Jefferson County Parks and Recreation Department threw a party on January 24th at Irondale Beach Park to celebrate the park’s recently completed remediation and restoration. GeoEngineers played a significant role in restoring the park, which encompasses the site of the historic Irondale Iron and Steel Plant. Staff from GeoEngineers joined in the festivities, which featured remarks by state and local officials, a ribbon-cutting ceremony, appreciation certificates and site tours.
Located near Port Townsend on Washington’s Olympic Peninsula, the Irondale Iron and Steel Plant was operational between 1881 and 1919. At the time of operation, the plant was one of only three iron plants on the west coast and was later the only plant west of Colorado to produce steel from its own raw materials. At its peak in 1910, the steel plant produced more than 700 tons of steel per day and employed 600 workers. The park property is part of the Irondale National Historic District, which is listed on the National Register of Historic Places.
When the plant was closed, incomplete cleanup efforts left slag and other industrial debris behind, along with a 6,000-barrel above-ground petroleum storage tank and remnants of several large brick charcoal kilns. The Washington State Department of Ecology (Ecology) identified the site as a high-priority cleanup area as part of Washington State’s Puget Sound Initiative to restore Puget Sound and Hood Canal ecosystem health.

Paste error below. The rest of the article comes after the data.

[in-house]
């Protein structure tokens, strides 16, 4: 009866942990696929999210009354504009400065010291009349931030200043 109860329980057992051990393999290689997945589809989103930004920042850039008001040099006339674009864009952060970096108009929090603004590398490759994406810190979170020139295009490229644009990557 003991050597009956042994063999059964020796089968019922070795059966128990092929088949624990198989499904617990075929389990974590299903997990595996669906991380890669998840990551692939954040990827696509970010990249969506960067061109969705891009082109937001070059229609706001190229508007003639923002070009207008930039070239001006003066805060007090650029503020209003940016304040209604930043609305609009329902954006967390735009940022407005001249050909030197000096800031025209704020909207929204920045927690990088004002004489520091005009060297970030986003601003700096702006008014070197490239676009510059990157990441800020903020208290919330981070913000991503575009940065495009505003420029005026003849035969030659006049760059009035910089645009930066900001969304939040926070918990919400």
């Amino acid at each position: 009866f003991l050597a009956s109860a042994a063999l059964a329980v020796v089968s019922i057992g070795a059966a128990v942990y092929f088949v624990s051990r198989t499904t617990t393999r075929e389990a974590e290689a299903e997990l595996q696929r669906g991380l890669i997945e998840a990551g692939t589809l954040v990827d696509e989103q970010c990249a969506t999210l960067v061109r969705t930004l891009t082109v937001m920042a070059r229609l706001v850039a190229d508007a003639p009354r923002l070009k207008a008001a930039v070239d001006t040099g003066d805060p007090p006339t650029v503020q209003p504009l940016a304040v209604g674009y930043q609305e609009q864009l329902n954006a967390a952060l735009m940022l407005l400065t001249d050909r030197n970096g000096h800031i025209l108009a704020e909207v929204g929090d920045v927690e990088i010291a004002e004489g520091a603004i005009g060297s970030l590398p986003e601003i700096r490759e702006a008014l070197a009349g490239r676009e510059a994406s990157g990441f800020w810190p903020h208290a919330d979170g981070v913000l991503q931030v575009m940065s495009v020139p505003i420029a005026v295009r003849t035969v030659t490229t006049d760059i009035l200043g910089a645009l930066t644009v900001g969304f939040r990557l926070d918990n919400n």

In 2007, Ecology engaged GeoEngineers to complete a Remedial Investigation, Feasibility Study and Cleanup Action Plan to address the contamination at the plant site. As part of this work, our staff completed a Terrestrial Ecological Evaluation to calculate appropriate cleanup levels for the petroleum, metals and carcinogenic polycyclic aromatic hydrocarbons that had contaminated the site’s soil, sediment and groundwater.
After Ecology secured Puget Sound Initiative funding, GeoEngineers oversaw the comprehensive site cleanup the firm had planned. Cleanup measures included excavating and removing contaminated soil and sediment adjacent to and in Port Townsend Bay; removing the storage tank and debris; capping upland contaminated soil, documenting archaeological and historical features; grading to restore a quarter mile of beach; and replanting trees, shrubs and dune grass. The work was completed in December 2012.
GeoEngineers’ senior toxicologist and Irondale project manager Neil Morton attended the ribbon-cutting ceremony. He said, “This celebration marked the culmination of several years of work by a lot of people to cleanup and restore the site. I’m happy to see the results of our team’s work with Ecology and the Irondale community—a restored beach and park people are already enjoying.”